2. 7.4.2 Apache Web Server
  11. Chapter 8. Security considerations
    1. 8.1 Manage directory in z/VM
    2. 8.2 Secure console access to z/VM virtual machines
    3. 8.3 Secure network access to z/VM
    4. 8.4 Secure your z/VM resources
    5. 8.5 Secure Linux on System z email servers
    6. 8.6 Secure users
    7. 8.7 Use an external security manager
  12. Chapter 9. Backup and restore considerations
    1. 9.1 Image-level backup of z/VM
      1. 9.1.1 z/VM offline backups
    2. 9.2 z/VM online backups
      1. 9.2.1 Using SPXTAPE to back up spool files
      2. 9.2.2 Copying z/VM CPOWNED minidisks
    3. 9.3 File-level backup of z/VM data
    4. 9.4 Linux file-level backup tools
      1. 9.4.1 Tar archiving utility
      2. 9.4.2 Disk dump: Using the dd command
      3. 9.4.3 rsync command
      4. 9.4.4 LVM2 snapshot
    5. 9.5 Other kinds of backups
  13. Chapter 10. Performance considerations
    1. 10.1 Using z/VM commands
      1. 10.1.1 CP INIDICATE command
      2. 10.1.2 CP QUERY command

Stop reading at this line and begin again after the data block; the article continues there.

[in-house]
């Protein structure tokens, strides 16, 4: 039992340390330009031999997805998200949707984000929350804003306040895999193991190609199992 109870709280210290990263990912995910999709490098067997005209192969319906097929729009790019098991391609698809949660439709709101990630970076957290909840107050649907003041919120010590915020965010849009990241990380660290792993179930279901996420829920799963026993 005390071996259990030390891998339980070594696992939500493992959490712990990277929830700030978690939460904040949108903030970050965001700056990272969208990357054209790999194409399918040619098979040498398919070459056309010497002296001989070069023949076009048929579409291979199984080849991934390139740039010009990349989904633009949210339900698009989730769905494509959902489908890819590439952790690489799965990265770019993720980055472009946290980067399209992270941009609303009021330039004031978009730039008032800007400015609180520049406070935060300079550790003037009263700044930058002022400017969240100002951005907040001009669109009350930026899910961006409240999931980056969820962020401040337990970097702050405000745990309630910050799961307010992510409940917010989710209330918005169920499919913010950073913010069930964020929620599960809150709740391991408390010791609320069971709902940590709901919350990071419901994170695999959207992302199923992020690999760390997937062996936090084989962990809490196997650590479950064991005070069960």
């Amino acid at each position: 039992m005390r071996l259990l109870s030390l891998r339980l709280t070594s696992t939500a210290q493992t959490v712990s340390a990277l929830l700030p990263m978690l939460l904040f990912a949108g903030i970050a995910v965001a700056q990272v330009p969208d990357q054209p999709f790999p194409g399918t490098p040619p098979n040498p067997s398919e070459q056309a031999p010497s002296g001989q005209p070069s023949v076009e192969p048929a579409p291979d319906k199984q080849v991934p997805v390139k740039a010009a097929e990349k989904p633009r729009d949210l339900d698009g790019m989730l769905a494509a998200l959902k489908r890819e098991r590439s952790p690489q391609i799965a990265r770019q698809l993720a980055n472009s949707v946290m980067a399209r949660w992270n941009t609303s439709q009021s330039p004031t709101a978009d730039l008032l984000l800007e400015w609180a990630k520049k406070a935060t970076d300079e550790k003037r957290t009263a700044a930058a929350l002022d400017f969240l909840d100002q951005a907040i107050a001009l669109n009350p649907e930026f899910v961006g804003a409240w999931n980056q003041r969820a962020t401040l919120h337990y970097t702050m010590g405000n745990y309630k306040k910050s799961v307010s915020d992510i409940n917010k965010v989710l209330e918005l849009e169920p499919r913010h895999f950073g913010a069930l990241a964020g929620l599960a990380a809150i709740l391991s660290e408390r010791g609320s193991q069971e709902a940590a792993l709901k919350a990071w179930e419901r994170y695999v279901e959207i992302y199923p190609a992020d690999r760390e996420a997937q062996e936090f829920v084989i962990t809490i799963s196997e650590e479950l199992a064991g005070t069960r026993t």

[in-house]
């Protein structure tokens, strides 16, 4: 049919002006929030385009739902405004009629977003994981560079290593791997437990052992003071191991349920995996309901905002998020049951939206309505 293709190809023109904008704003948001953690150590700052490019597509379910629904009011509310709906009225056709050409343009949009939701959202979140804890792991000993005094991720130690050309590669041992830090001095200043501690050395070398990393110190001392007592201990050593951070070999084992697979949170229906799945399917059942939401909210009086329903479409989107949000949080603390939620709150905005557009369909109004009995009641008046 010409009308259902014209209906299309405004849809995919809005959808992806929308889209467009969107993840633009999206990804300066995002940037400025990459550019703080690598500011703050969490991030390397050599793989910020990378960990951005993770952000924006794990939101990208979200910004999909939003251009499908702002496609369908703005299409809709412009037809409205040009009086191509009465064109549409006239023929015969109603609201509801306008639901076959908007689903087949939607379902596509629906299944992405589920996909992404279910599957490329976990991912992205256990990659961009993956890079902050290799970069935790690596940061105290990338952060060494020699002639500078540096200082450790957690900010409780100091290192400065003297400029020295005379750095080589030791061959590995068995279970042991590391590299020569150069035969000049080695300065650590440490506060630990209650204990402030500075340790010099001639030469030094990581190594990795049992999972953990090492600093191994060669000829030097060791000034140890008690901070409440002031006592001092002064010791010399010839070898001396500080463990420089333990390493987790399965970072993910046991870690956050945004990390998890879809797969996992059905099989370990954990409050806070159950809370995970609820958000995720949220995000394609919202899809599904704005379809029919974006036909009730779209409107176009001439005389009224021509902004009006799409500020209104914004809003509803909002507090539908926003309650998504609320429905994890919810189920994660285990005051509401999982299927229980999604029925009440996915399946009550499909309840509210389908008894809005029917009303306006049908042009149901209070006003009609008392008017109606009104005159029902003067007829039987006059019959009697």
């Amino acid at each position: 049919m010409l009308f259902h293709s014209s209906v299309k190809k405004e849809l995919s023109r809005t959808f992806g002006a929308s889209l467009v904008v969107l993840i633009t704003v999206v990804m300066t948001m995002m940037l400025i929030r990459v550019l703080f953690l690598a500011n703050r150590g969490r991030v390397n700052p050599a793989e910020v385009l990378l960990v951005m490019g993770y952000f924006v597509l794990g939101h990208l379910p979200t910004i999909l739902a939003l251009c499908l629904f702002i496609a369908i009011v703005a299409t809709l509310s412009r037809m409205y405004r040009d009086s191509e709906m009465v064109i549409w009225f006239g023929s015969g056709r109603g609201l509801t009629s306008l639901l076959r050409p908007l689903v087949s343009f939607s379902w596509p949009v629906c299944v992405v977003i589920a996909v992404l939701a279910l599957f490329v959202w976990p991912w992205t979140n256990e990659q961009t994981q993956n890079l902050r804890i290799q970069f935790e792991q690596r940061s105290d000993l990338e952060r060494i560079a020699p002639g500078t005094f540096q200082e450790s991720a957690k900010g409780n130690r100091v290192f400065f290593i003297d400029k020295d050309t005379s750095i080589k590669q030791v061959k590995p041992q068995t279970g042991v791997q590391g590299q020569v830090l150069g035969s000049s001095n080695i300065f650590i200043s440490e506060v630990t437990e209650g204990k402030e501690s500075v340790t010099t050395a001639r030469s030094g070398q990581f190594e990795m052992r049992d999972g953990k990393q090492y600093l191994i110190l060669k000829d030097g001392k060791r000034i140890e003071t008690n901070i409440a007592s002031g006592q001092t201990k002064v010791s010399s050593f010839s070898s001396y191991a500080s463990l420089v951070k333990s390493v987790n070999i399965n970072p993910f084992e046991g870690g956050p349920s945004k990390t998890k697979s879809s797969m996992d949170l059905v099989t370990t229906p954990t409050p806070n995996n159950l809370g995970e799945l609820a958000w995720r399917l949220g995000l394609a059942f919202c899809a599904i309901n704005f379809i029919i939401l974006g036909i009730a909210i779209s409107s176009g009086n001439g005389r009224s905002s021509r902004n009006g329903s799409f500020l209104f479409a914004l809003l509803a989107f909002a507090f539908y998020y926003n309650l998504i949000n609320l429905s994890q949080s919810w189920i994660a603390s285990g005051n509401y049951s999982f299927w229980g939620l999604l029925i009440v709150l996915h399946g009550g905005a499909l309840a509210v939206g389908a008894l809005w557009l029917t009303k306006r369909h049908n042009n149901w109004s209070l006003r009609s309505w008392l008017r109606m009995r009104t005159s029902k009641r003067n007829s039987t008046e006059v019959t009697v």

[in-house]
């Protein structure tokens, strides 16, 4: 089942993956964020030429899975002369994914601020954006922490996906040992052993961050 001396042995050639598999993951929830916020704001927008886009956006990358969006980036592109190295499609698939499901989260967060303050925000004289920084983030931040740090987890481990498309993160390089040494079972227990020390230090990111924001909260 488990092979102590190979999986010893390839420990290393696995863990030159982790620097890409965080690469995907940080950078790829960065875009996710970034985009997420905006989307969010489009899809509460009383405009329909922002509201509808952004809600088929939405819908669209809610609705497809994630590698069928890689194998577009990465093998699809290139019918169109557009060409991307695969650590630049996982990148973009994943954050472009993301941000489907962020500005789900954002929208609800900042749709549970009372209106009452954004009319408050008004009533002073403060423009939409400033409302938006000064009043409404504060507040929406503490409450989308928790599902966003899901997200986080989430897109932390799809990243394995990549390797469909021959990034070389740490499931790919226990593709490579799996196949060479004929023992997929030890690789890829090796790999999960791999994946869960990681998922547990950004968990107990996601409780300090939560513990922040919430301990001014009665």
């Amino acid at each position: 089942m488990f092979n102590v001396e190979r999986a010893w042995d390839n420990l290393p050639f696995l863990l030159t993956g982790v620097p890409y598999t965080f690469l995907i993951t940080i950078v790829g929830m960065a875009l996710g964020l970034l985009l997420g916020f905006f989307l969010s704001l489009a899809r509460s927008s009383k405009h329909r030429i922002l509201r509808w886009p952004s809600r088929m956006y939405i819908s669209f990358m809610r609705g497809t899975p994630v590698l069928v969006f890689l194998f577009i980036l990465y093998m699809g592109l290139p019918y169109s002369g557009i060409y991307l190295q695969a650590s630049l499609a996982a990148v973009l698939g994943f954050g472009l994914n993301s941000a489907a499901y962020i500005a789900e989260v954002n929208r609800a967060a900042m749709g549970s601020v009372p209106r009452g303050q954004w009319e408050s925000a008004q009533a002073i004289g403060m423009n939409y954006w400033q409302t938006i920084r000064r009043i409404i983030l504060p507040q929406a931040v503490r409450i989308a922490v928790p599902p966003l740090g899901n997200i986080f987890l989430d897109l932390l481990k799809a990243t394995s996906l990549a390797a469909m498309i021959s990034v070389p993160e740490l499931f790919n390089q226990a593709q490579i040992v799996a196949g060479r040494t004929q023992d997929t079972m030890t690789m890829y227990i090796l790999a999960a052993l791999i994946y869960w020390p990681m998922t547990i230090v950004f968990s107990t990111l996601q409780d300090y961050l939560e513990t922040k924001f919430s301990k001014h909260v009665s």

2. 10.2 IBM Performance Toolkit for VM
      1. 10.2.1 Logical partition information
      2. 10.2.2 Processor utilization and waiting time
      3. 10.2.3 Total/Virtual processor ratio
      4. 10.2.4 z/VM resource manager (SRM)
      5. 10.2.5 SHARE values
      6. 10.2.6 QUICK DISPATCH option
      7. 10.2.7 z/VM memory subsystem
      8. 10.2.8 Minidisk cache guidelines
      9. 10.2.9 Paging subsystem
      10. 10.2.10 Final memory considerations
    3. 10.3 IBM Tivoli OMEGAMON XE on z/VM and Linux
    4. 10.4 Open source tools and Linux on System z commands
  14. Chapter 11. Accounting
    1. 11.1 Do it simple; do it right
    2. 11.2 Configuring the z/VM accounting services
  15. Appendix A. Performance Toolkit reports
    1. A.1 Performance Toolkit reference commands and reports
  16. Appendix B. Migration checklists
    1. B.1 z/VM checklist
    2. B.2 Linux on System z
    3. B.3 Infrastructure checklist
    4. B.4 Network checklist
    5. B.5 Product checklist
  17. Appendix C. Sample procedure
    1. C.1 Pre-production steps
    2. C.2 Post-production steps
  18. Related publications
    1. IBM Redbooks
    2. Other publications
    3. Online resources
    4. Help from IBM
  19. Back cover